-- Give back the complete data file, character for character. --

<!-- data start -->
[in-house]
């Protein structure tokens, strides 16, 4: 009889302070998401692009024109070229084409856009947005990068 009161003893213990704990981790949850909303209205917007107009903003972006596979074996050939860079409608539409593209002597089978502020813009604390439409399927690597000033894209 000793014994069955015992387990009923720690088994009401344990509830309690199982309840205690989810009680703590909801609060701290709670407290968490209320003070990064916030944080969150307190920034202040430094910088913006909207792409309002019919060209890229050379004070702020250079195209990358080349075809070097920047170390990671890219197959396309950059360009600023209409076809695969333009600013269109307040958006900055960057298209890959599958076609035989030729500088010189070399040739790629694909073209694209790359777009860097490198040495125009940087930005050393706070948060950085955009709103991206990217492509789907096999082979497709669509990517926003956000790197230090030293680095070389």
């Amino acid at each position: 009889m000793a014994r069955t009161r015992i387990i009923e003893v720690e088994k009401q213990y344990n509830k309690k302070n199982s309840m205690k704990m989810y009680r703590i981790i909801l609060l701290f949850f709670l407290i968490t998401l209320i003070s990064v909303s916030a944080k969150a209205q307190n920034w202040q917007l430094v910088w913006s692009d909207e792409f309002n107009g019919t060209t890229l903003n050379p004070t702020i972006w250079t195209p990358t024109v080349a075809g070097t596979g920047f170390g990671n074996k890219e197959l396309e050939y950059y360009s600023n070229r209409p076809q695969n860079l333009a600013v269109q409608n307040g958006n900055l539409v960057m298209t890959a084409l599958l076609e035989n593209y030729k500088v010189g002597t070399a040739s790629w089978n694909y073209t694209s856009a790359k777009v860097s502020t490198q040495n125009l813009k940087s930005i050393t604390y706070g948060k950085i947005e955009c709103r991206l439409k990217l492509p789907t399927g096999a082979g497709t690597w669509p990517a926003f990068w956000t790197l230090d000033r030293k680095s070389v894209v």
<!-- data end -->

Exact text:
[in-house]
């Protein structure tokens, strides 16, 4: 009889302070998401692009024109070229084409856009947005990068 009161003893213990704990981790949850909303209205917007107009903003972006596979074996050939860079409608539409593209002597089978502020813009604390439409399927690597000033894209 000793014994069955015992387990009923720690088994009401344990509830309690199982309840205690989810009680703590909801609060701290709670407290968490209320003070990064916030944080969150307190920034202040430094910088913006909207792409309002019919060209890229050379004070702020250079195209990358080349075809070097920047170390990671890219197959396309950059360009600023209409076809695969333009600013269109307040958006900055960057298209890959599958076609035989030729500088010189070399040739790629694909073209694209790359777009860097490198040495125009940087930005050393706070948060950085955009709103991206990217492509789907096999082979497709669509990517926003956000790197230090030293680095070389």
């Amino acid at each position: 009889m000793a014994r069955t009161r015992i387990i009923e003893v720690e088994k009401q213990y344990n509830k309690k302070n199982s309840m205690k704990m989810y009680r703590i981790i909801l609060l701290f949850f709670l407290i968490t998401l209320i003070s990064v909303s916030a944080k969150a209205q307190n920034w202040q917007l430094v910088w913006s692009d909207e792409f309002n107009g019919t060209t890229l903003n050379p004070t702020i972006w250079t195209p990358t024109v080349a075809g070097t596979g920047f170390g990671n074996k890219e197959l396309e050939y950059y360009s600023n070229r209409p076809q695969n860079l333009a600013v269109q409608n307040g958006n900055l539409v960057m298209t890959a084409l599958l076609e035989n593209y030729k500088v010189g002597t070399a040739s790629w089978n694909y073209t694209s856009a790359k777009v860097s502020t490198q040495n125009l813009k940087s930005i050393t604390y706070g948060k950085i947005e955009c709103r991206l439409k990217l492509p789907t399927g096999a082979g497709t690597w669509p990517a926003f990068w956000t790197l230090d000033r030293k680095s070389v894209v």